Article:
Posts for: August, 2012
Your car comes with a maintenance manual that tells you when to get an oil change, rotate the tires, and perform other necessary tasks. By following the manual's directions you can keep your car running in good condition for many years. Too bad a manual doesn't come with your teeth and gums!
Such a manual would concentrate on a few basic tasks we call oral hygiene and teeth cleanings. Both tasks are mainly dedicated to removing dental plaque or biofilm from the surfaces of your teeth and the surrounding gums. Plaque is now referred to as a biofilm, a film composed of bacteria, that naturally forms in your mouth. Studies have shown that dental plaque causes periodontal disease (gum disease) and dental caries (tooth decay).
Tips for Daily Removal of Dental Plaque
The way you hold your toothbrush is crucial to your ability to remove plaque effectively. We recommend that you hold it in your fingertips as you would a pen or pencil. Use small motions and pressure. Brushing too hard can damage gum tissues. Use a soft bristled brush, hold it at about a 45 degree angle to the gum line and then use a gentle scrubbing motion. Studies have shown some electric toothbrushes to be more efficient at plaque removal than hand-held brushes; but in general how you use the brush is more important than what kind of brush it is.
To remove plaque deposits from the hard-to-reach areas between your teeth, floss at least once a day. Wrap the floss around each tooth surface and gently move it up and down for a few strokes, cleaning the sides of your teeth where they face each other.
You can use an antibacterial mouthrinse to get help reduce the bacterial plaque or biofilm that you missed in brushing and flossing.
The best way to make sure you are brushing correctly is to have a dental professional demonstrate for you. We would be happy to demonstrate the correct techniques in your own mouth so that you can see how it feels, and you can copy the methods we use.
Professional Maintenance Schedule
Your car needs to go into the shop from time to time for professional maintenance. Your teeth also need a regular schedule of maintenance from a professional dentist or hygienist. Over time, plaque that you do not manage to clean off your teeth accumulates and forms hard deposits called calculus or tartar. If left on your teeth these deposits cause inflammation of your gum tissues and can lead to infection, abscesses, and even tooth loss. During a professional cleaning a technique called scaling removes these substances. For more advanced forms of gum disease, root planing is used to remove deposits of calculus below the gum line.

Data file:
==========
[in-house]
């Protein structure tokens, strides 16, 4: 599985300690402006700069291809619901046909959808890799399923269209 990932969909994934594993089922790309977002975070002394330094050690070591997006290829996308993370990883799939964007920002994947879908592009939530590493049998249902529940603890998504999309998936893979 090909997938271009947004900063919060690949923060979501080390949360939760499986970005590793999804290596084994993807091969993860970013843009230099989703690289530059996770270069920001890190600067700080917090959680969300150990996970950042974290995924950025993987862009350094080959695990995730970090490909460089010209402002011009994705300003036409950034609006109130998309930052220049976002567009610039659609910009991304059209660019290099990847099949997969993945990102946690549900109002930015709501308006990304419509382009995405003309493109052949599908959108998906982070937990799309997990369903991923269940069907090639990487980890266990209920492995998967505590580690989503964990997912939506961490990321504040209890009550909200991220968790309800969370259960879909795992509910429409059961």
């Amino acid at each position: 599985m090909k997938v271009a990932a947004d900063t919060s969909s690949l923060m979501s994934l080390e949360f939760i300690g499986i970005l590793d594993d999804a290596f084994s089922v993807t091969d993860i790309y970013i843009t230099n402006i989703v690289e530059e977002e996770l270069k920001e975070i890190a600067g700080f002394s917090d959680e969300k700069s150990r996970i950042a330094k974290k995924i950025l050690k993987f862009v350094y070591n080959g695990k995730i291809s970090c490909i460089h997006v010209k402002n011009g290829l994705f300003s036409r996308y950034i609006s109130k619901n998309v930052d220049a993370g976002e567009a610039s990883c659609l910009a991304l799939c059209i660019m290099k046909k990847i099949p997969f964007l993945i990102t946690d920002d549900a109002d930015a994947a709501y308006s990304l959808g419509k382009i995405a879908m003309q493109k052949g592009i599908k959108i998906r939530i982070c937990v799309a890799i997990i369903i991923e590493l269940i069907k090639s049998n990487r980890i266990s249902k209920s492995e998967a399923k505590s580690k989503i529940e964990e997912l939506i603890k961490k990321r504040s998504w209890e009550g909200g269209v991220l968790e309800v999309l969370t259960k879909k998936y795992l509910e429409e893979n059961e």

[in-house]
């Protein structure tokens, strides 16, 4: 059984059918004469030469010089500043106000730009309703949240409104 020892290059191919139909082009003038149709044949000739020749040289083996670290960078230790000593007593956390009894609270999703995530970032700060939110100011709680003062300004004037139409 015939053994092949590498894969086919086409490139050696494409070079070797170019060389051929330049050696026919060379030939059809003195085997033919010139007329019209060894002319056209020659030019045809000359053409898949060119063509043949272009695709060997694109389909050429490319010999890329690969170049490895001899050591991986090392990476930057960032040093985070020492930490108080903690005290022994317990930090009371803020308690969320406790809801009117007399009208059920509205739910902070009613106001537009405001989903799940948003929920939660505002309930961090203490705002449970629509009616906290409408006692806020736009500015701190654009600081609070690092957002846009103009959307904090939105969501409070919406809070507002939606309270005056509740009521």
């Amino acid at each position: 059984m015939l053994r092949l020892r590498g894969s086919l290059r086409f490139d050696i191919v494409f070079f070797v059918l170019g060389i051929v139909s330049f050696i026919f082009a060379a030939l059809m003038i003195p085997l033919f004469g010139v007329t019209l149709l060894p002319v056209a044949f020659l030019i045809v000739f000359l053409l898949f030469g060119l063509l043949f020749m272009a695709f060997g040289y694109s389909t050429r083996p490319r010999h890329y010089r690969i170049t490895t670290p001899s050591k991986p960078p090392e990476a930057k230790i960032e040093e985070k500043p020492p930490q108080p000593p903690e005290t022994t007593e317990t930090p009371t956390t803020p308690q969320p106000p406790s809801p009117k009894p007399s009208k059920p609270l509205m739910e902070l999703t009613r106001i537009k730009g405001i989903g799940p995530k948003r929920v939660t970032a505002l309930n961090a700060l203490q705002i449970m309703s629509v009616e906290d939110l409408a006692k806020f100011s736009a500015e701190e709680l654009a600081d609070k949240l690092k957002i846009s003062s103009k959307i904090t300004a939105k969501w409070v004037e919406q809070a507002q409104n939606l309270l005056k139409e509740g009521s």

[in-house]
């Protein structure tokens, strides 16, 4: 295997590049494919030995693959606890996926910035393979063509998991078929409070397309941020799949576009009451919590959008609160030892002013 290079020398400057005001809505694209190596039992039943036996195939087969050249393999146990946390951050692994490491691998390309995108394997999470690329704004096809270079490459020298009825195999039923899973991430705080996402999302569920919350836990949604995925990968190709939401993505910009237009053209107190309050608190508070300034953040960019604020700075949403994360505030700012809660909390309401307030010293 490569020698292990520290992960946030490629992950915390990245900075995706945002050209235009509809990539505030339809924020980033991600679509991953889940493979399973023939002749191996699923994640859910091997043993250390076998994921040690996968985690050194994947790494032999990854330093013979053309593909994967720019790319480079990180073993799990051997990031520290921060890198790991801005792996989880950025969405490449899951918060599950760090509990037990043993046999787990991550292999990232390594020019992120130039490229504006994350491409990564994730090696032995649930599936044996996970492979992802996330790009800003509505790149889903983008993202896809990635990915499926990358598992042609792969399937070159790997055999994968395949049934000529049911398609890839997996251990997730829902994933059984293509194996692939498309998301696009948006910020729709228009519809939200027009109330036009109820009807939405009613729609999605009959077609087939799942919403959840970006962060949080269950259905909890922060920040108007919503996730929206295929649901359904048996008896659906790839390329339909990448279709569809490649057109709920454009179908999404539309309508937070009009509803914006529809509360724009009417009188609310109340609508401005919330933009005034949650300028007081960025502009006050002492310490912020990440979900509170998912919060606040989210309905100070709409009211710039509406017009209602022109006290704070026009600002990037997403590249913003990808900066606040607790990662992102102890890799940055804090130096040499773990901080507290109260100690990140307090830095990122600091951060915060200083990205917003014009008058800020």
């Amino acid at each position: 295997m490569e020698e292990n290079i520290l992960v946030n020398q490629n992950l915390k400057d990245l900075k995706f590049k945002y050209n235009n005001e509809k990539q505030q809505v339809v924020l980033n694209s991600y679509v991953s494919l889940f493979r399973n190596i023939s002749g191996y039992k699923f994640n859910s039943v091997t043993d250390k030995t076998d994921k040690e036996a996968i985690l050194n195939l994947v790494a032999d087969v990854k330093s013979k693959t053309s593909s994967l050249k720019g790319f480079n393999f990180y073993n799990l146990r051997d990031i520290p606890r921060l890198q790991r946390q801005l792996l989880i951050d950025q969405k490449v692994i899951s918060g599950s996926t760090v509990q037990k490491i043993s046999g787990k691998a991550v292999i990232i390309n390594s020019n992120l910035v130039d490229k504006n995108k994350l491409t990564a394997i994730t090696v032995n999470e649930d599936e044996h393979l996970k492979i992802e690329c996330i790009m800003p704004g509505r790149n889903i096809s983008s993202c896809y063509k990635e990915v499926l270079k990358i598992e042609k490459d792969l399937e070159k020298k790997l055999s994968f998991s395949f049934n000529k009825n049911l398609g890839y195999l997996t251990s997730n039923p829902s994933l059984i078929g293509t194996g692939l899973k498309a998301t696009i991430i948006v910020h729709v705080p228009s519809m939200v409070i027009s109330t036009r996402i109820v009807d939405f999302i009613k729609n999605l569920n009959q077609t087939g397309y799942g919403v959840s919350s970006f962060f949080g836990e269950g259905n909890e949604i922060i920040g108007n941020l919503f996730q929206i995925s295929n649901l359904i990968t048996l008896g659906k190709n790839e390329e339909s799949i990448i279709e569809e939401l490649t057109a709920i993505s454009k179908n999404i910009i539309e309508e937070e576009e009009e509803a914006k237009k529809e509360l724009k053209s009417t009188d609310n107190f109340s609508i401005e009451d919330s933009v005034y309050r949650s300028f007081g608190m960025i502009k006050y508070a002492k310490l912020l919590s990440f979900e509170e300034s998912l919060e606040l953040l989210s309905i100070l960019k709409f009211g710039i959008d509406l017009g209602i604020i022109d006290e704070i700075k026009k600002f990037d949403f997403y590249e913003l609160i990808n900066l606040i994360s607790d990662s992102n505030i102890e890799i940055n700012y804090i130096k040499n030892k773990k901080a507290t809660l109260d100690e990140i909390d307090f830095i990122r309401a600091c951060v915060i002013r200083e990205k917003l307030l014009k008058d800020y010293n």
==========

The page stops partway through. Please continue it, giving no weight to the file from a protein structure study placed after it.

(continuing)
While lasers have been effective (and safe) tools for healthcare professionals in the medical field for years, did you know that they are fast becoming a vital tool in the field of dentistry for diagnosing dental disease? Lasers, named from “Light Amplification by Stimulated Emission of Radiation,” are beams of light that are of a single color and wavelength. They also have the unique ability to help dental professionals detect disease in much earlier stages than they have ever before.
Diagnostic lasers are very effective in diagnosing pit and fissure decay — the tiny grooves of the biting surfaces that cannot be seen by visual inspection or reached by a traditional dental tool. They are able to accomplish this by producing a glowing effect known as fluorescence, which is produced by the optical properties of early tooth decay. This enables us to treat tooth decay in its earliest stages as well as monitor teeth from visit to visit.